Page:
Eggs. Damn buggers get me every time. Soft boiling eggs is a process that has made me almost throw the whole pot against the wall. I am going to level with you - I always have enough soft boiled eggs when I serve the ramen but I don’t mention the two cartons it took to get there. They say the key is the to keep the water at a bare simmer and boil for about 6 minutes. Even though I do this every time at least half of mine are over cooked. I choose to believe this is the way the cooking gods choose to keep me humble. “Oh miss smarty pants all proud of yourself, think you have figured it all out?” “No way - can't even cook a simple egg - the shame.” It may be because eggs know my distaste for a runny egg. I know it’s cool to put an egg on it but the texture of the yolk just grates at me. It’s like someone just blew their nose all over my food. Don’t fear though if they come out hard boiled just make up a Japanese name and say you cooked them that style, “these are traditional Hardamatsu eggs, a very old rare recipe”.
If you have happened to make the Chamsu Pork then most of your recipe is already done. I use the marinade from that pork to marinate my eggs. Similar to the pork these eggs are great in ramen but can be eaten on their own or used in other recipes.
Since the ingredients are so simple we will just move on to the process.
Combine the marinade ingredients and set aside.
The hardest part is the soft boiled egg. Bring a pot of water to a boil. While you are waiting for your water to boil prep your eggs. Poke a tiny hole in the fat end of each egg. I use a thumbtack. Be very gentle you just need a small prick, push too hard and scrambled eggs are in your near future. If this part freaks you out just skip it, it’s done to get rid of that air bubble at one end and to prevent them from cracking.
Carefully lower your eggs into your water and reduce the heat to bring the water to just a bare simmer.Cook for 6 minutes, not 4 not 5 6 minutes. Resist the urge to leave the kitchen. Set a timer that is on par with a blaring horn. These eggs are like trying to tell the I.R.S. why your taxes are late, they don’t care you will pay the price. After 6 minutes drain hot water and peel the eggs under cold running water. Be gentle the whites are very fragile.
Place your peeled eggs either in a Ziplock bag or a bowl. If you use a Ziplock make sure to squeeze all the air out so the eggs are completely covered. If using a bowl the eggs are buoyant and will pop up to the top. To prevent this there are two methods I use. I either use a plate that fits inside the bowl to weigh them down or a paper towel will work too.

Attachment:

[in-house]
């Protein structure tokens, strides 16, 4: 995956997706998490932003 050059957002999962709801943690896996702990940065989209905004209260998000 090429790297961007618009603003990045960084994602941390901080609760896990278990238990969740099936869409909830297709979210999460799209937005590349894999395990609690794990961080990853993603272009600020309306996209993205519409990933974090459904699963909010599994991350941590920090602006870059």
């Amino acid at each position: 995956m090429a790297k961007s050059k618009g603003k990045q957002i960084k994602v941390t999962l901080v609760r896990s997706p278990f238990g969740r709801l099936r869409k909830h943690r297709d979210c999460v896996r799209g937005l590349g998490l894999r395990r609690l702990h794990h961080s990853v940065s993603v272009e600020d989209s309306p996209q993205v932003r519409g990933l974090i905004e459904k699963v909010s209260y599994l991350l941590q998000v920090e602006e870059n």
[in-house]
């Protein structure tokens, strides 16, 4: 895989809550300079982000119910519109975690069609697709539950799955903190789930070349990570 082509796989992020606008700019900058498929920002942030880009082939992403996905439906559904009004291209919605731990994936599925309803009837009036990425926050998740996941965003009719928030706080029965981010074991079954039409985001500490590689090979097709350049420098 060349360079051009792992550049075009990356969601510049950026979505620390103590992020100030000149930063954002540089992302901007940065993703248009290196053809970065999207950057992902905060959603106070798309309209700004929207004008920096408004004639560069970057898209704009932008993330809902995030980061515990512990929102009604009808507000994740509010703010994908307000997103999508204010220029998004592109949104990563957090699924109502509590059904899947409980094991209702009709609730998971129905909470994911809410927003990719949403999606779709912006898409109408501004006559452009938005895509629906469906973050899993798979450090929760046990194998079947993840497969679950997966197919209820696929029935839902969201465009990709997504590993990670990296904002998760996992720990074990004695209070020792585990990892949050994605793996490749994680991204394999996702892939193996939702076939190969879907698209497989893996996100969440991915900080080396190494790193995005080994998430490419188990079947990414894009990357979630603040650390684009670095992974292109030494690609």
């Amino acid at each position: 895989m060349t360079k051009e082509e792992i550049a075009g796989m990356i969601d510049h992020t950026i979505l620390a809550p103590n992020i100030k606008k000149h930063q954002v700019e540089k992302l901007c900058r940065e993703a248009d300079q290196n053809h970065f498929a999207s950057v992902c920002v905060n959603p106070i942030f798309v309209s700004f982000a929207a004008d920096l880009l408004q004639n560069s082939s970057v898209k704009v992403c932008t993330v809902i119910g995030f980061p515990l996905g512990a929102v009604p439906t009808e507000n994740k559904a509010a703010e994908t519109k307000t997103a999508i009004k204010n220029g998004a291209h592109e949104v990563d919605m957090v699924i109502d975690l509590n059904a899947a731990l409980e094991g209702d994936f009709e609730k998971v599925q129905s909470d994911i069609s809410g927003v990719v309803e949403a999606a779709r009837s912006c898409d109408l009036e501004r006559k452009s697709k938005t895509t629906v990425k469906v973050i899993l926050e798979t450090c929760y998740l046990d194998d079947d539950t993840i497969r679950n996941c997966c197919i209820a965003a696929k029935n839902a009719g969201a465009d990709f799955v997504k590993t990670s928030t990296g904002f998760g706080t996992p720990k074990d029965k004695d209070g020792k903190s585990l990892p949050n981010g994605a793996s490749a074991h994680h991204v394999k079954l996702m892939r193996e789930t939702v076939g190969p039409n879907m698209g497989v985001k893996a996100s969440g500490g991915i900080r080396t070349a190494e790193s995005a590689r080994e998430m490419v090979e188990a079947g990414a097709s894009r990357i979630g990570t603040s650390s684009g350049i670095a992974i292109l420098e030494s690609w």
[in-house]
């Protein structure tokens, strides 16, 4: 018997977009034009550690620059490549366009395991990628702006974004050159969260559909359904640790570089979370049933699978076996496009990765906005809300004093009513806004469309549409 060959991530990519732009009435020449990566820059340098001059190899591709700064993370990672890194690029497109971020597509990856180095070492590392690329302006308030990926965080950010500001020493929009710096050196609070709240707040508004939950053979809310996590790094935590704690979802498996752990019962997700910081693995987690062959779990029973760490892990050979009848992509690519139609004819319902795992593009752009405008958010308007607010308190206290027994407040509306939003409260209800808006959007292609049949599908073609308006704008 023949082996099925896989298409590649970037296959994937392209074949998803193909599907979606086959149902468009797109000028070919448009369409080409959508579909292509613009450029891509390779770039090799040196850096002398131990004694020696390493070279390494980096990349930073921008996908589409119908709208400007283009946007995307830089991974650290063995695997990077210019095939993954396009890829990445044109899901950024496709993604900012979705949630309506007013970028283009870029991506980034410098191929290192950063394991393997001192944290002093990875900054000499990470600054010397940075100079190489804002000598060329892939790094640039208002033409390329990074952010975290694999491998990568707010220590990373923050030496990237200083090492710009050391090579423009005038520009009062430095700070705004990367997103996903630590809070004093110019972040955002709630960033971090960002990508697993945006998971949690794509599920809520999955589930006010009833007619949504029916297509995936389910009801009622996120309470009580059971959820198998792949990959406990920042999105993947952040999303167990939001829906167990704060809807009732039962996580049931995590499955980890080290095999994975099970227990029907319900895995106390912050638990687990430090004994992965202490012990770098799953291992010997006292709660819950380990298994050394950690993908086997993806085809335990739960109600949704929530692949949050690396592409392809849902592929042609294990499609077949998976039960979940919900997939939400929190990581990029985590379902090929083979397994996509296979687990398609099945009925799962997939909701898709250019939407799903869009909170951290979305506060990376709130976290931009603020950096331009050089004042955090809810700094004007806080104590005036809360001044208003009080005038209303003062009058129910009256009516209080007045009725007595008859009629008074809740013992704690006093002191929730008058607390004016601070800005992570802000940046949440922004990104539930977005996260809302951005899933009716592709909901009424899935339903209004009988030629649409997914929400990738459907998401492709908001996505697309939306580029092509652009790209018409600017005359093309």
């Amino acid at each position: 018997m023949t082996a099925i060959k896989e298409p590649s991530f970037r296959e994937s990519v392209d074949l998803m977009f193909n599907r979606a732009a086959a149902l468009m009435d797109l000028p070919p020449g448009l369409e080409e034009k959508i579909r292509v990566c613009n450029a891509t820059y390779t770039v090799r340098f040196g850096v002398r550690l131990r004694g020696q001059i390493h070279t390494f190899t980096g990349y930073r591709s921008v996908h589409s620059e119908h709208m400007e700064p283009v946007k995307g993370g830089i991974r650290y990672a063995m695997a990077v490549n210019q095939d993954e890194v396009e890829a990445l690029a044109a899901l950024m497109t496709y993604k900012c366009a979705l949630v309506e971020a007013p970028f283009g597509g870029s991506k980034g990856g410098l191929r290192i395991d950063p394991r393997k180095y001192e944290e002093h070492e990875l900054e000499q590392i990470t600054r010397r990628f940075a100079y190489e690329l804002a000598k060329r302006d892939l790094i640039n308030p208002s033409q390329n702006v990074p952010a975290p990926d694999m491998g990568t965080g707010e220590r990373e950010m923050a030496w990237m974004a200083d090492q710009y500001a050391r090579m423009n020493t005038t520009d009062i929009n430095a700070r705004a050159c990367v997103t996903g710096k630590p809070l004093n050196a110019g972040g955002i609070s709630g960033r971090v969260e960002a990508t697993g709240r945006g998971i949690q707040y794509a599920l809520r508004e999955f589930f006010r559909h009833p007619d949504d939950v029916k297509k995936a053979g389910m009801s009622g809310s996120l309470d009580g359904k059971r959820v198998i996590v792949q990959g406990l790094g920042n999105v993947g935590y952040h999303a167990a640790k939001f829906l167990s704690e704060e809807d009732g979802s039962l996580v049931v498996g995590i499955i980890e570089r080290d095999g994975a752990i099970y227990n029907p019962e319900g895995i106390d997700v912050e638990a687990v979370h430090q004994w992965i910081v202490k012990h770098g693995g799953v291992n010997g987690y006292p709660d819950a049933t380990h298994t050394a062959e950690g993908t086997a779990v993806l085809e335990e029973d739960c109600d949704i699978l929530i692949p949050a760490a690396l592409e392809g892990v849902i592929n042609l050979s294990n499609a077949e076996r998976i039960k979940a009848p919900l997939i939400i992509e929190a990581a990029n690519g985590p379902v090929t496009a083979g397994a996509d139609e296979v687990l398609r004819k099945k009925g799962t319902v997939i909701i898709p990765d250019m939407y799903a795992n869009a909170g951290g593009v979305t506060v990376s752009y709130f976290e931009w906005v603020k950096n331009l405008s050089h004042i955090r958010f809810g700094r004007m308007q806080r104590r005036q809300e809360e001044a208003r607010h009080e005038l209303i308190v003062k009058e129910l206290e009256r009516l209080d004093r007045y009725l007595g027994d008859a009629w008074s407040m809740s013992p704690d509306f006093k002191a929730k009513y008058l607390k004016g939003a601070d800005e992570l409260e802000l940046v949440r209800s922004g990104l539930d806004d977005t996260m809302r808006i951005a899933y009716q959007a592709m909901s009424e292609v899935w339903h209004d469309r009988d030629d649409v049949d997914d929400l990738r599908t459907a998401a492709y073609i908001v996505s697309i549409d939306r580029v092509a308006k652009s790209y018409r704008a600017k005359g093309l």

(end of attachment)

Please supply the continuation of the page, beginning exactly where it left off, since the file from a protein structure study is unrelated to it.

Place the eggs in the fridge for at least 4 hours. Once done, drain and put in an airtight container in the fridge until ready to serve. They should be good for around 3 days. I serve these with my ramen but my mistake ones get snatched up quickly when out on their own.
1 cup water
1 cup sake
1/2 cup soy sauce
1/2 cup mirin
1/2 cup sugar
Combine water, sake, soy, mirin, and sugar in a medium bowl and whisk until sugar is dissolved. Set aside.
Bring 2 quarts of water to a boil in a medium saucepan over high heat. Pierce fat end of each egg with a thumbtack to make a tiny hole (this prevents them from cracking and eliminates the air bubble at the end). Carefully lower eggs into water with a wire mesh spider or slotted spoon. Reduce heat to maintain a bare simmer. Cook for exactly 6 minutes. Drain hot water and carefully peel eggs under cold running water (the whites will be quite delicate).
Transfer eggs to a bowl that just barely fits them all. Pour marinade on top until eggs are covered or just floating. Place a double-layer of paper towels on top and press down until completely saturated in liquid to help keep eggs submerged and marinating evenly. Refrigerate and marinate at least four hours and up to 12. Discard marinade after 12 hours. Store eggs in a sealed container in the fridge for up to 3 days. Reheat in ramen soup to serve.
All thanks go to Chef J.Kenji Lopez-Alt for introducing me to this recipe.